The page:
Heisey ready to battle for a spot on Reds' bench

Heisey ready to battle for a spot on Reds' bench

Heisey ready to battle for a spot on Reds' bench
PEORIA, Ariz. -- There was one void in Chris Heisey's rookie season for the Reds last year that wasn't noticeable to fans, but extremely obvious to the outfielder.

Good games or bad, there wasn't a way for Heisey to share the moments with his father, Craig. In October of 2007, after Heisey's second pro season, Craig Heisey died from amyotrophic lateral sclerosis, otherwise known as Lou Gehrig's disease.

"Every time I had a good game, I wanted to call and tell him about it, because that's what I would do in college and even my first couple of years of pro ball," Heisey said. "He would have had a blast, I know it. He would've been at a bunch of games, and definitely would've been proud to see his son in the Major Leagues. It would have been really special."

Heisey, 26, was with the Reds last summer when Major League Baseball held "4 ALS" day to honor Gehrig and bring awareness to the fight against the deadly illness. He caught a ceremonial first pitch before the game.

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"That was emotional for me," Heisey said. "I'm lucky I had my sunglasses on, or it might not have been so good if I didn't."

That may have been one of the few times emotions or butterflies affected Heisey after he was promoted to the big leagues for the first time on April 30. The call came when Chris Dickerson went on the disabled list, and Heisey did so well as a fourth outfielder and pinch-hitter, he never went back to the Minors.

In 97 games, Heisey batted .254 with eight home runs and 21 RBIs.

Despite being a rookie, Heisey especially thrived in the challenging role of pinch-hitter. His four pinch-hit homers tied him with burly veteran Matt Stairs for the Major League lead and was one shy of Jerry Lynch's Reds club record.

That performance has given the Reds something extra to think about as Heisey attempts to make the team again as a role player. He has an excellent chance.

"It was real hard. We figured he could probably handle it," Reds manager Dusty Baker said on Friday. "No. 1, he can hit that fastball -- and he played very good defense, ran the bases well and threw well. Who knows what's in the future for him? The better you do this job, the better chance you'll get a look sometime later. We will take into consideration what he did last year, the fact that he's right handed. We don't have much right-handed for the bench, yet. He doesn't take anything for granted. He plays all three outfield positions."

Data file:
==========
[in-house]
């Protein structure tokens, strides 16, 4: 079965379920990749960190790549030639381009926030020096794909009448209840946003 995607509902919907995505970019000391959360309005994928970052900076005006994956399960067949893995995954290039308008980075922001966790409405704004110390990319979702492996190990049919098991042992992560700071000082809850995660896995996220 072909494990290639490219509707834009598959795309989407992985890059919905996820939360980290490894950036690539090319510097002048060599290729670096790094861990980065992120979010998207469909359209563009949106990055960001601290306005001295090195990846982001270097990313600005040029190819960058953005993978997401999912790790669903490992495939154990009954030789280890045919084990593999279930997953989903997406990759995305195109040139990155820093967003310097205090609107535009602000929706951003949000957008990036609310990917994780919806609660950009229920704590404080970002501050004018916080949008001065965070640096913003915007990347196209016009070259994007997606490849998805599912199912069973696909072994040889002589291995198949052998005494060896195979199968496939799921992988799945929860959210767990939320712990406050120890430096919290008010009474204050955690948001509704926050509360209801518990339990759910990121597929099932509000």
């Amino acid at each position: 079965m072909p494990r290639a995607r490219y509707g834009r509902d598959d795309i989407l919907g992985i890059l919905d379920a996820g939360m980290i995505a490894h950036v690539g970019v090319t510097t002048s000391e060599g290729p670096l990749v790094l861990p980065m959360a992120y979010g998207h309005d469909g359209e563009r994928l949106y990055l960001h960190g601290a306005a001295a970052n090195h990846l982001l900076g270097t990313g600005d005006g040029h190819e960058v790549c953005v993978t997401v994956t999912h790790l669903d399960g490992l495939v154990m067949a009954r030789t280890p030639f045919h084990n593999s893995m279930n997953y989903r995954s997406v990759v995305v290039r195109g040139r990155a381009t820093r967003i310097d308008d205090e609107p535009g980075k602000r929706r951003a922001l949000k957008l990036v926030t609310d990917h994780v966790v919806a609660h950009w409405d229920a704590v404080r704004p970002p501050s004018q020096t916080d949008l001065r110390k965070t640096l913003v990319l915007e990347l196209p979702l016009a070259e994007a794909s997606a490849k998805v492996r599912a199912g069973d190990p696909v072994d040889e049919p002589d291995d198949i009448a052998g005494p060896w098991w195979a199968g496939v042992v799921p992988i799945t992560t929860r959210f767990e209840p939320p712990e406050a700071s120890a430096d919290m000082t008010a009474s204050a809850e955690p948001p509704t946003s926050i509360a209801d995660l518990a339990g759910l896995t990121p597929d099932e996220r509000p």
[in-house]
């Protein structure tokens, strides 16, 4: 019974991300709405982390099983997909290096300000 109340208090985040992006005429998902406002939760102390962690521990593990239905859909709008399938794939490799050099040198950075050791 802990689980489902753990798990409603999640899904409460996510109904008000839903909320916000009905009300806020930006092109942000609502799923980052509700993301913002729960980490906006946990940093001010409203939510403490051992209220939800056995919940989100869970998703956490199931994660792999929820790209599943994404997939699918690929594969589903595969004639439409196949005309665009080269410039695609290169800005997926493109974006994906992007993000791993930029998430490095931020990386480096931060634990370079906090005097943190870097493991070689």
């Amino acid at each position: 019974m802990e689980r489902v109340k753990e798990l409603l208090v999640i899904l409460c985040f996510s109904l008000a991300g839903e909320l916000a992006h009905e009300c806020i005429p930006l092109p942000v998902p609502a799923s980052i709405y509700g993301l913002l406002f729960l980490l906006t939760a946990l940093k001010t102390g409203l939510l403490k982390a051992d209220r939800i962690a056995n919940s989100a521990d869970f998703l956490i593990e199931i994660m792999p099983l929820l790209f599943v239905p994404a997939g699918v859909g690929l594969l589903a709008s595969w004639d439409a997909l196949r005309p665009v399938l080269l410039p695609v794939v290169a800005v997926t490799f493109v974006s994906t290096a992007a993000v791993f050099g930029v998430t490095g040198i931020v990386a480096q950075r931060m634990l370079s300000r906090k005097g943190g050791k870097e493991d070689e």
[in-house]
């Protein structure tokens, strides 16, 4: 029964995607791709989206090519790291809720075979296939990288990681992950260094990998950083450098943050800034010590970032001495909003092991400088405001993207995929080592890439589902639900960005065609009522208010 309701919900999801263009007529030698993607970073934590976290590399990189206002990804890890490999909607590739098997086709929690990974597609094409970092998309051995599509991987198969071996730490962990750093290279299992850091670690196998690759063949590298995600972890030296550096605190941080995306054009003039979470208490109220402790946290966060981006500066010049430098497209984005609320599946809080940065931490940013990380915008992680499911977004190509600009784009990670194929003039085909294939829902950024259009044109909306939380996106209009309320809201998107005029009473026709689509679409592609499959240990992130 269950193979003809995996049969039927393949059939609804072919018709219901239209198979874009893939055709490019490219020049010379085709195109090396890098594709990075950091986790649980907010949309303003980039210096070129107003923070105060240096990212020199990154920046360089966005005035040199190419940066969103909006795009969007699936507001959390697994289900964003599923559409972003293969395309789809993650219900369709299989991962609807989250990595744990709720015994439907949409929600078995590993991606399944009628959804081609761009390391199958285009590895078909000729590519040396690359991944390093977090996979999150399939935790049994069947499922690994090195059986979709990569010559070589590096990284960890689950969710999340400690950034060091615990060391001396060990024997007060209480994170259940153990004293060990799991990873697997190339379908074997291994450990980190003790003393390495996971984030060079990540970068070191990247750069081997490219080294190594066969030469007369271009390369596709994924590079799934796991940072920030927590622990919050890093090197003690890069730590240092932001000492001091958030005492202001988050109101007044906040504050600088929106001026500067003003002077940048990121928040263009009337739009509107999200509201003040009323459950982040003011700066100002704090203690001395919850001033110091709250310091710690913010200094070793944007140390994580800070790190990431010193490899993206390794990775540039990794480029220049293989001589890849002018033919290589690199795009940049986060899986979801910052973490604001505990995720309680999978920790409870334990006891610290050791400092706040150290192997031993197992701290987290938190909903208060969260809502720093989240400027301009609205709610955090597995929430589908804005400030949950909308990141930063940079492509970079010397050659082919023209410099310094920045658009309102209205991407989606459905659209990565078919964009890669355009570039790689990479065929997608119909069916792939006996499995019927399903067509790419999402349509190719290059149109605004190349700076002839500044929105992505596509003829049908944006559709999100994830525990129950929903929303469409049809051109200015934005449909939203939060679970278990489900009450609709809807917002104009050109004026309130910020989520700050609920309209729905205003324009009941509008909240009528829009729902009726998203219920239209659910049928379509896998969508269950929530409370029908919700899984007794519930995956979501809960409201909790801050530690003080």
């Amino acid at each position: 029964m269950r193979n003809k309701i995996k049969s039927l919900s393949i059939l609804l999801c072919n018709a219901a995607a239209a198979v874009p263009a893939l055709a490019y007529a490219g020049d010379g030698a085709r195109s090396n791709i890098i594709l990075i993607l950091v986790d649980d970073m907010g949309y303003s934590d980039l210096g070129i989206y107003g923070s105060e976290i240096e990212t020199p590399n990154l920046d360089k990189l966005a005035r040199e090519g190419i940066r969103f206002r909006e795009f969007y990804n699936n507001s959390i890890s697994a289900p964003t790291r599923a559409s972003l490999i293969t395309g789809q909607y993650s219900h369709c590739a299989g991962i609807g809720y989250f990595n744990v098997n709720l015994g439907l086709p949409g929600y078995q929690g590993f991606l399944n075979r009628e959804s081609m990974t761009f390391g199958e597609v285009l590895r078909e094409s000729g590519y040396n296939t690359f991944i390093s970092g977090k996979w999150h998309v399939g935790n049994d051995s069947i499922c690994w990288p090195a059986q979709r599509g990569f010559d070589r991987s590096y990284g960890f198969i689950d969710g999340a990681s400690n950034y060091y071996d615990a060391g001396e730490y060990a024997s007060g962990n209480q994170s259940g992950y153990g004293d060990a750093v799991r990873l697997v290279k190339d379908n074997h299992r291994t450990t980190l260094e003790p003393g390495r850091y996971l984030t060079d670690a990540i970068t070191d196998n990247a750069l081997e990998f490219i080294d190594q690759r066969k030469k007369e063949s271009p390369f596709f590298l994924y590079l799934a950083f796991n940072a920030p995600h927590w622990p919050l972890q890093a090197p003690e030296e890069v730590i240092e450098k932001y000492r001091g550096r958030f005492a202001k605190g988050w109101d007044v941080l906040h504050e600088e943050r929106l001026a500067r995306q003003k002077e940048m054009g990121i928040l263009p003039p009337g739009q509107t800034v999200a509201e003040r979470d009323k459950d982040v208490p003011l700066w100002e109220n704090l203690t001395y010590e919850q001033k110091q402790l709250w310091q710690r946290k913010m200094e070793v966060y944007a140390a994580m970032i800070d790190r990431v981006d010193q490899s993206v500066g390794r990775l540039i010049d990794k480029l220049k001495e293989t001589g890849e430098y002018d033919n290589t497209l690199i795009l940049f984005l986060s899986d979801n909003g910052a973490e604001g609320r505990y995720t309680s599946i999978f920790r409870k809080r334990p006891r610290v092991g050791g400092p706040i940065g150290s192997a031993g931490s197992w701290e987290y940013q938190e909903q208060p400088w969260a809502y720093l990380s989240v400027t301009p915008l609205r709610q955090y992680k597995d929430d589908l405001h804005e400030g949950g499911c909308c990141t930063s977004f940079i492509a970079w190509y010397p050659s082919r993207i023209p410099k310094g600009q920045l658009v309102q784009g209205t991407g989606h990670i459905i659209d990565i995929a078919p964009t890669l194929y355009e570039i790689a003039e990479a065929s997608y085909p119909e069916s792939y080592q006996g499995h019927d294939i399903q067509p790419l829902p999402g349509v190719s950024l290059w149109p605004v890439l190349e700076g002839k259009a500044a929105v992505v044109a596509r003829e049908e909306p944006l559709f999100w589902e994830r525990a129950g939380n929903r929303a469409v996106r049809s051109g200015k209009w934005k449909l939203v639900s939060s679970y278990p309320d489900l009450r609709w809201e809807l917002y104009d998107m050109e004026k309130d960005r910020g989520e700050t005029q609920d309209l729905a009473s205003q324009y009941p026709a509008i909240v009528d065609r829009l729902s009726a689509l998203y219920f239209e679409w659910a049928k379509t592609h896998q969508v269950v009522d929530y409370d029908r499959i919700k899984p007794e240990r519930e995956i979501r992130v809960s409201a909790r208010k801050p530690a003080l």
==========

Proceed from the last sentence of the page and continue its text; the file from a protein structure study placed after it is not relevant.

After last season's Reds elimination from the postseason by the Phillies, Heisey returned home to Mechanicsburg, Pa., and went back to work. Because he gained some weight as a result of not playing every day in the Majors, he focused on eating better and doing cardio work.

"I feel as athletic as I've felt for a couple of years," Heisey said. "My wife and I went to the gym every day, got on the ellipticals and watched 'The Price is Right' together."

Unfortunately, knowing how to play Plinko or recall the retail price of a dishwasher isn't going to help Heisey make the team.

"We need to give him a theory on how to hit left-handers," Baker said. "He hit right-handers better than lefties, much better."

Heisey batted .328 against right-handed pitching, but only .169 vs. lefties. Overall this spring, he is 1-for-10 through five games after striking out twice vs. Seattle on Friday.

The battle for the extra outfield spots has the makings of being a tight one. The Reds brought in veteran outfielders Fred Lewis and Jeremy Hermida during the offseason. Lewis got a big league contract, while Hermida's was a non-guaranteed Minor League deal.

Now that Heisey has at least been through a big league camp and season, it has him better prepared.

"It's a totally different feel for me this year as opposed to last year," Heisey said. "Last year, I felt like I had a very, very outside chance of making the team out of camp. ... I didn't play very well and I didn't expect to make the team. I knew towards the end of camp that it would be time for me to head back to Triple-A.

"This year, I can definitely be a little more relaxed. I still have to make the team and I still can't coast through. It is a new season. Last year, I helped the team off the bench. But it's a new year, and we have to win this year. No guarantees. I need to prove I can be the same guy this year and help the team off the bench, and hopefully be that pinch-hitter again."

Mark Sheldon is a reporter for MLB.com. Read his blog, Mark My Word and follow him on Twitter @m_sheldon. This story was not subject to the approval of Major League Baseball or its clubs.